Assistant Professor of English and Women, Gender, and Sexuality Studies Elizabeth Sheehan published “Modernism à la Mode: Fiction and the Ends of Literature” (Cornell University Press), which argues that fashion describes the limits and possibilities for modernist aesthetic and political transformation, which continue to shape contemporary accounts of the uses of literature and literary criticism.
Anthropology Assistant Professor Emily Yates-Doerr published an article and photo essay about the US government’s role in Guatemalan migration in the open-access magazine, “Sapiens.”
Coordinator of Contemporary Music and Research Dana Reason performed the audio-visual work “Interiorities” with Tony Award nominated projectionist Sven Ortel and interactive computer-music technologist Bruce Pennycook on September 20 at the University of Texas at Austin.
Coordinator of Music Technology Jason Fick was an invited presenter at “The Promise and the Peril of Artificial Intelligence and Robotics” symposium held at OSU on October 23. Fick featured his interactive computer music compositions “Kerosene,” “Join” and “TransFantasies” at the symposium innovation fair.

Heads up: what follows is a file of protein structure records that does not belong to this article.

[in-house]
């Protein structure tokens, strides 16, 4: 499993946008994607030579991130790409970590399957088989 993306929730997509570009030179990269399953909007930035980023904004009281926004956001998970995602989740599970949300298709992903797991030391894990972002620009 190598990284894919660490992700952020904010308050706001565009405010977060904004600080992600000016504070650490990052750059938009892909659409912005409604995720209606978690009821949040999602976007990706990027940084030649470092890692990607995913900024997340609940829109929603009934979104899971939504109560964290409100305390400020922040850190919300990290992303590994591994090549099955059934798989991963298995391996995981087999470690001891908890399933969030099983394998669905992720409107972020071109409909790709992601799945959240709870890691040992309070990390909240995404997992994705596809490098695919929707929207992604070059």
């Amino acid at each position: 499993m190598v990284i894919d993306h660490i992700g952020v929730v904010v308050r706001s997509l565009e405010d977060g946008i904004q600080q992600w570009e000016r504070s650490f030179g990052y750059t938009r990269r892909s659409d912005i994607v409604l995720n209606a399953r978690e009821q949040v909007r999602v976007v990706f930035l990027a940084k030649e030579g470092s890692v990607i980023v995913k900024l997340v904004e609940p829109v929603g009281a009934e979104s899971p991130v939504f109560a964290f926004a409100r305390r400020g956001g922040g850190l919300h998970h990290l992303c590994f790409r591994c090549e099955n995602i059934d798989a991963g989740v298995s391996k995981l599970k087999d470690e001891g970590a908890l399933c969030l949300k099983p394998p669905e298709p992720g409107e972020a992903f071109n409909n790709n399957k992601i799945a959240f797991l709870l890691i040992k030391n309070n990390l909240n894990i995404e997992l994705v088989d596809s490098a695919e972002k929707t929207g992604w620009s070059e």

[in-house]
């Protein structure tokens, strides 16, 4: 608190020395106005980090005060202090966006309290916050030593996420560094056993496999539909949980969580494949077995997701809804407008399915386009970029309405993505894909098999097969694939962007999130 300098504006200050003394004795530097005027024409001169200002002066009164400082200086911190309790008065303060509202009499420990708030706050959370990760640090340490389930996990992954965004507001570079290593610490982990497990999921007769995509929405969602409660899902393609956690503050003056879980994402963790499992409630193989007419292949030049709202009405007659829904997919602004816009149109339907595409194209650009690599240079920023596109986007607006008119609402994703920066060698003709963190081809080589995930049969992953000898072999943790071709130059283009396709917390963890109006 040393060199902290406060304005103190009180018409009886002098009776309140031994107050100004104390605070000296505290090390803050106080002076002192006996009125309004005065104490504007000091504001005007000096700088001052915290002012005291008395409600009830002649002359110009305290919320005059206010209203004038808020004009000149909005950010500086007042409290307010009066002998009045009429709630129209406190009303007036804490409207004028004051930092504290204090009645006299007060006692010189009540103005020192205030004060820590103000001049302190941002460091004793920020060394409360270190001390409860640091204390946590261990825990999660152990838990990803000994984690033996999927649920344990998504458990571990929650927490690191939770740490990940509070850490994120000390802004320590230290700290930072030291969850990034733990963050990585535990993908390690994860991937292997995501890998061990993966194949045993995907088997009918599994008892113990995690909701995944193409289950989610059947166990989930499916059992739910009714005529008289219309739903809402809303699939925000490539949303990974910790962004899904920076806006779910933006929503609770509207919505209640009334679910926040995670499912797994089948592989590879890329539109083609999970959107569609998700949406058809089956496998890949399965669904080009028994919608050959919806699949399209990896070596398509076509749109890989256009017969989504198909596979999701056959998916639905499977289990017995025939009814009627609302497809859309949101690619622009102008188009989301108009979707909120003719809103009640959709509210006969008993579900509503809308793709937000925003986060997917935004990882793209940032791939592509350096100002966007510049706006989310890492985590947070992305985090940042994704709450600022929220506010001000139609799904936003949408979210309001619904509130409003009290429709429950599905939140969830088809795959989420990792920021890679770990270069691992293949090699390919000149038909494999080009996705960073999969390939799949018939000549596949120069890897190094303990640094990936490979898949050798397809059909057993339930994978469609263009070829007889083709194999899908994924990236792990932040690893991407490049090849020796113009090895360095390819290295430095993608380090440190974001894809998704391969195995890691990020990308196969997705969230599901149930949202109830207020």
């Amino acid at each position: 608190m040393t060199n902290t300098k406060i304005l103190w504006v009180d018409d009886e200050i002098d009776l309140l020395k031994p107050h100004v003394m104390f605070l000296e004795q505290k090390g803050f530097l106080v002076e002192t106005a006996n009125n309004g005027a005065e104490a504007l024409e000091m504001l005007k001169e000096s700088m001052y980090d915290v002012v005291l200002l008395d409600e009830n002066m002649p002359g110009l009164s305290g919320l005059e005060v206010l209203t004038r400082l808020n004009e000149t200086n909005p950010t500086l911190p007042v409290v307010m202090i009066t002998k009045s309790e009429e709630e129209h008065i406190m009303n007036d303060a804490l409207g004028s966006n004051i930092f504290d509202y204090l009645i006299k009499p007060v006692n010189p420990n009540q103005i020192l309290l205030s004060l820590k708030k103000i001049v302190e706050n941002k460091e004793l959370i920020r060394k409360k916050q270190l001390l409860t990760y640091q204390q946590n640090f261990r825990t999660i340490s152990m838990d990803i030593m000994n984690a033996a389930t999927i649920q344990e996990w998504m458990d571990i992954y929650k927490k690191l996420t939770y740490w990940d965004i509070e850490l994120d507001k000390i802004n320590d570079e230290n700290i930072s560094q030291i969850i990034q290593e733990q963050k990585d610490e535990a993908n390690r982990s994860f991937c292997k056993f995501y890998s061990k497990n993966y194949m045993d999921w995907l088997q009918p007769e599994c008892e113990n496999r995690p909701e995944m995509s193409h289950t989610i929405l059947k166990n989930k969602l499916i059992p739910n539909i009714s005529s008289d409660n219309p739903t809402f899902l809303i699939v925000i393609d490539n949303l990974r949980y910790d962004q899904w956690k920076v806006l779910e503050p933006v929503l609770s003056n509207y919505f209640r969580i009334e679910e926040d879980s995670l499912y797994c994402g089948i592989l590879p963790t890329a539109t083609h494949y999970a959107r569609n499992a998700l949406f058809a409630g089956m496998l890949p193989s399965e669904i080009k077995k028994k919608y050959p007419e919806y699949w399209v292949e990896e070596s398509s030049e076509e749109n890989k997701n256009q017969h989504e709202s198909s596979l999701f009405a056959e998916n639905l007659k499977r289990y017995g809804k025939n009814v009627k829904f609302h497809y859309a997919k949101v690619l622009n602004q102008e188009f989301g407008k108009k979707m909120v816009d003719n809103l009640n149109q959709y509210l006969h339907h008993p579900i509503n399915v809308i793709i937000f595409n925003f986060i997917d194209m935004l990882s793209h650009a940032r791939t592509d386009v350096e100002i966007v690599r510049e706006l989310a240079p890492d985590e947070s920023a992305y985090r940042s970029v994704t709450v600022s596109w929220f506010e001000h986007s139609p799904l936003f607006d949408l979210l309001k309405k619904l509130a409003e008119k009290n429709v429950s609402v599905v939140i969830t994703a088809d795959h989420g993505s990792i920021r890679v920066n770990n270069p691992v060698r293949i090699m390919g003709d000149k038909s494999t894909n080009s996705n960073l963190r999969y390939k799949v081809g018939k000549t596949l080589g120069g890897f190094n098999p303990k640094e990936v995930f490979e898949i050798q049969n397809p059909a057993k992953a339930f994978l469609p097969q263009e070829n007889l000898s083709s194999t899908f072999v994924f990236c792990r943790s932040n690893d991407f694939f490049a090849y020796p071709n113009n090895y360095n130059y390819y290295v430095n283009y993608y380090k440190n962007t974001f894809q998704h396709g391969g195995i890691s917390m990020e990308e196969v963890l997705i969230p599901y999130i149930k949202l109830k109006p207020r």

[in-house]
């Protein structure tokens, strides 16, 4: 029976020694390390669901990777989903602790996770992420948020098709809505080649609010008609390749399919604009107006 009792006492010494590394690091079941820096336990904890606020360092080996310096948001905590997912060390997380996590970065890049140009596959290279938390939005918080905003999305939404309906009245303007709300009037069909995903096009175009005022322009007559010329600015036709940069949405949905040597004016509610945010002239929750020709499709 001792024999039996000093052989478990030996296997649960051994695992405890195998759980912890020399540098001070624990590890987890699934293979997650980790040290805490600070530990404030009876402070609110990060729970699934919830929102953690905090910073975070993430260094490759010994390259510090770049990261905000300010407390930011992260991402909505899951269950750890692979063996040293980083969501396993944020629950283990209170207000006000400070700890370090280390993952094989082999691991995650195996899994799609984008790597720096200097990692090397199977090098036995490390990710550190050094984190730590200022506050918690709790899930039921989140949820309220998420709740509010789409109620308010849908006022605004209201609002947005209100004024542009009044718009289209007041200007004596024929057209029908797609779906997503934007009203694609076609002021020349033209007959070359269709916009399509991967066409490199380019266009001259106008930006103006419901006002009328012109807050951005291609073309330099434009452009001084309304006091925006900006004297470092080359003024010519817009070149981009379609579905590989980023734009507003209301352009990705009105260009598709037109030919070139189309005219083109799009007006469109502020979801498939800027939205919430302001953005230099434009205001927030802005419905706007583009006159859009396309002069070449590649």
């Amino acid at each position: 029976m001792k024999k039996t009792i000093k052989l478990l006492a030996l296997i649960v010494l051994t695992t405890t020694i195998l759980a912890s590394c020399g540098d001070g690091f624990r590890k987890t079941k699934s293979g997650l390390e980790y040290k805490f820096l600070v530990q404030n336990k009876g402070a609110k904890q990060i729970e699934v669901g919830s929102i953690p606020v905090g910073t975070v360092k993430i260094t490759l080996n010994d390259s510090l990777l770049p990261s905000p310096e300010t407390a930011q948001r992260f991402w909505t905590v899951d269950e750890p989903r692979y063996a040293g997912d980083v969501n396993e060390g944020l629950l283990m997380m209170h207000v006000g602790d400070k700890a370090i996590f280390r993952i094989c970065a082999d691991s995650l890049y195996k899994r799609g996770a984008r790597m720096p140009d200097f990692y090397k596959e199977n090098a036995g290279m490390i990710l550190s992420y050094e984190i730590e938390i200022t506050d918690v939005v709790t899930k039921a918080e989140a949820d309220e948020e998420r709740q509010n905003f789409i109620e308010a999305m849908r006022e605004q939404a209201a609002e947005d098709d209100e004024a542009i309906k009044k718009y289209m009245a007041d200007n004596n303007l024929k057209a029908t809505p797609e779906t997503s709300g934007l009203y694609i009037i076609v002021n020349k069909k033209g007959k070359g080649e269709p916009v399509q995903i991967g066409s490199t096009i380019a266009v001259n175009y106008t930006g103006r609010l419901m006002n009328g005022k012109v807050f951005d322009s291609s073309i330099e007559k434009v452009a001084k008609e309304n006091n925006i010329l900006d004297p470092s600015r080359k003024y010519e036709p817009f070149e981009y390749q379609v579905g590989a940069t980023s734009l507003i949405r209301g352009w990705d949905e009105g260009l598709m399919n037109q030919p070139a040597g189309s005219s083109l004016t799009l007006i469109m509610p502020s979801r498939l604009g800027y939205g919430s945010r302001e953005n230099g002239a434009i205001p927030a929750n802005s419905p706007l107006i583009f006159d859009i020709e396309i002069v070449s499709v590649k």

Instructor of Music Ryan Biesack performed on October 18 at the Downward Dog Café in Corvallis with Jazz Trio BMW. In addition to Biesack on drums, the ensemble features Steve Willis on guitar and Ben Mutschler on tenor saxophone. The trio performed a wide range of original music by Biesack, Mutschler, Joe Lovanno, Ornette Coleman, Thelonius Monk and John Scofield.
Assistant Professor of Philosophy Stephanie Jenkins received a mention in the “Gazette Times” and “Center for Digital Education” highlighting OSU’s recent robotics conference.
On October 24, Kerry Skarbakka, assistant professor of photography, presented a workshop, “Professional Practices for Working Artists,” at the Corvallis Art Center through the Artist Accelerator Program.
On November 1, Instructor of Art John Whitten will have a First Thursday opening for his solo show “Stochastic Resonance” at the Charles Hartman Fine Art Gallery in Portland.
Reverence — As part of OSU150’s anniversary celebration, The Little Gallery proudly presents “Reverence,” an exhibition showing a selection of works from Ka’ila Farrell-Smith, Natalie Ball and Rick Bartow. 210 Kidder Hall, runs through December 13.
The Fairbanks Gallery — Featuring the work of Natalie Krick, Nov. 5 – 28. The gallery is open 8 a.m. – 5 p.m., Monday – Friday.